The Age of Asparagus

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“This is the dawning of the age of asparagus, the age of asparagus, as-pari-gusss!” Spring has sprung, and green shoots and blossoms abound. This almost leafless member of the lily family is the springtime delicacy we await all year.

Author Barbara Kingsolver chronicles her family’s epic journey into sustainable farming with an in-depth look at growing their food in her book Animal, Vegetable, Miracle. “The asparagus plant’s life history sets it apart, giving it a special edge as the year’s first edible. It’s known botanically as a perennial, with a life span of many years. Asparagus wins the vegetable prize for living longer than one year. That’s why it’s the very first one to leap up in springtime, offering edible biomass when other vegetables are still at the seedling stage. It had a head start.”

Another aspect of its longevity is that, for a farmer or gardener, a bed of asparagus is like money in the bank. With care and attention to the soil, they get double dividends every year: as a vegetable as well as a decoration—the top green fronds are the same airy greenery that florists use in bouquets.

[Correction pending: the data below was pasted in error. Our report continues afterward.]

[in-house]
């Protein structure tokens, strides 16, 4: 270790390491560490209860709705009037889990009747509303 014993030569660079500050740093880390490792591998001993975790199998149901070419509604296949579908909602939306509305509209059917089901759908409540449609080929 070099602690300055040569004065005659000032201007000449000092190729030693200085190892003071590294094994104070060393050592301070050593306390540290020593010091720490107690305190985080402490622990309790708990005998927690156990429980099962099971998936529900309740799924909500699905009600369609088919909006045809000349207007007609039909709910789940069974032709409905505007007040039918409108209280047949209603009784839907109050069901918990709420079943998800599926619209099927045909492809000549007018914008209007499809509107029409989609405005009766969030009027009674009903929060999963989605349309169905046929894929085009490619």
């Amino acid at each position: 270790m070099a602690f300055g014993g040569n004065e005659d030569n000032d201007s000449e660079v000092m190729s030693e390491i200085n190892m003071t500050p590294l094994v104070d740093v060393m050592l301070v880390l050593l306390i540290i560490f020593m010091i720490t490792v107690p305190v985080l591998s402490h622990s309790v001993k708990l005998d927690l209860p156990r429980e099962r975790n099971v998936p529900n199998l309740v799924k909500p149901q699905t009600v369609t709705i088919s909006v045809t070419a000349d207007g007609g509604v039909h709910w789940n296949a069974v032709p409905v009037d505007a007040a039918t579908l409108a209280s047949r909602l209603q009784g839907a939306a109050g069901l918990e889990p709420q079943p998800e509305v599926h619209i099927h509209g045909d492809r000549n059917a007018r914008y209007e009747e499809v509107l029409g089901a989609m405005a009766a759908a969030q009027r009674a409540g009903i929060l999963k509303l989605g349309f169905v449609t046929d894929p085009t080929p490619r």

Asparagus has great medicinal value. The ancient Romans ate it raw or dried for curing aliments ranging from bee stings to toothaches. In our modern age, it is more commonly known for its diuretic and anti-inflammatory properties. High in potassium, the B vitamin folate, and folic acid, yet low in sodium. Asparagus contain a carbohydrate called inulin that the health-promoting friendly bacteria in our large intestine love, which makes it good for digestion.

Preparation: Cooking can be as simple as grilling or simmering in water for a few minutes. The aficionado may use an asparagus steamer basket so the bottoms get more heat than the tips.

Storage: Wrap the ends of the asparagus in a moist paper towel and place in the back of the fridge, as folate degrades in light and heat.


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